This post has already been read 1456 times!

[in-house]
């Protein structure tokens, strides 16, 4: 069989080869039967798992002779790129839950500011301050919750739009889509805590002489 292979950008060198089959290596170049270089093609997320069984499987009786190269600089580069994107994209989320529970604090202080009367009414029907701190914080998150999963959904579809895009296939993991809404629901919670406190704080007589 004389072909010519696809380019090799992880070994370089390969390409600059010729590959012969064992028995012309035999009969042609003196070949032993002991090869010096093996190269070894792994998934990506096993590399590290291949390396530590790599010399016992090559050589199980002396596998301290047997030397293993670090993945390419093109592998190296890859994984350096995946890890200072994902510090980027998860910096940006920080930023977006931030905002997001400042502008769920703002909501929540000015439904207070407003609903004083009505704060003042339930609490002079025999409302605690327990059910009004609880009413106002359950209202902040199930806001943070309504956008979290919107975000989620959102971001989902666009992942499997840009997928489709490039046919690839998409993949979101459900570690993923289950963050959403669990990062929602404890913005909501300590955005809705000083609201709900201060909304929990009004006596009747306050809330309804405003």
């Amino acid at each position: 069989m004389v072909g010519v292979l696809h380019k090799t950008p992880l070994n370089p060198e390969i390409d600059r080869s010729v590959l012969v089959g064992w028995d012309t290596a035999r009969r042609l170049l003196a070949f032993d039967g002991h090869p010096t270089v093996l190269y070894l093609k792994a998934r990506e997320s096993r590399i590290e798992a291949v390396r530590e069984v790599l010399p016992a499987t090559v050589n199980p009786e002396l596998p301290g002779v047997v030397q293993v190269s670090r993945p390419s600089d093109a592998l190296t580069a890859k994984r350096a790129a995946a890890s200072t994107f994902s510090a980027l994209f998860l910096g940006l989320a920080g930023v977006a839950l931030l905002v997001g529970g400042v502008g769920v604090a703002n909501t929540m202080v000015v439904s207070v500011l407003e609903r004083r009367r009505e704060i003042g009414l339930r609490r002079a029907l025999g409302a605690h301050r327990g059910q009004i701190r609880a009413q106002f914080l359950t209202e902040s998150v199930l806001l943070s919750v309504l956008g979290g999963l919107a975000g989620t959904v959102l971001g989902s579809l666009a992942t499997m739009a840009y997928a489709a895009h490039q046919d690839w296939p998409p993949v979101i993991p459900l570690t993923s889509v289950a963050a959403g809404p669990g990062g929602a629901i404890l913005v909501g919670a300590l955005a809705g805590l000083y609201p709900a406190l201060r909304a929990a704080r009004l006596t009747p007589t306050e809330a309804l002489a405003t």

Satellite of Saturn, discovered by William Herschel in 1789. It has a diameter of 500 km, a mass of ~ 1020 kg and a density of ~ 1.2 g / cm3. The semi-major axis measuring 238,000 km, the orbital period of 1.37 days. Its surface, reflecting nearly 100% of the incident sunlight, is the ‘white’ from those of all the planets and the solar system satellites. Until the passage of the two Voyager spacecraft in the early 1980s, the characteristics of this celestial body were little known, apart from the identification of water ice on the surface. Voyager 1 has uncovered that Enceladus orbits in the densest region of East ring of Saturn, while Voyager 2 revealed that despite its small size the satellite has regions that vary from ancient surfaces with many impact craters in newer areas dated about 100 million years. The Cassini spacecraft in the mid-2000s has acquired additional data that have answered many of the questions opened by the Voyager probes have posed new. Cassini has made several close flybys in 2005, revealing details of the surface and the environment. In particular, the probe discovered a water-rich plume that rises in the south polar region. This finding, together with the presence of internal heat leakage and few impact craters in the south polar, shows that Enceladus is geologically active today. The moons of the gas giants systems are often trapped in orbital resonances involving the forced libration or orbital eccentricity; the proximity to the mother planet can also induce the satellite heating generated by tidal forces. Enceladus is one of three celestial bodies in the outer solar system (along with Jupiter’s moon Io and Neptune’s moon Triton) where active eruptions have been observed. The analysis of the emitted gases suggest that they have been generated from liquid water beneath the surface. Together with the chemical analysis of the plume, these discoveries have fueled speculation that Enceladus is an important topic of study in the field of astrobiology. It has also been suggested that Enceladus is the source of the East Ring materials.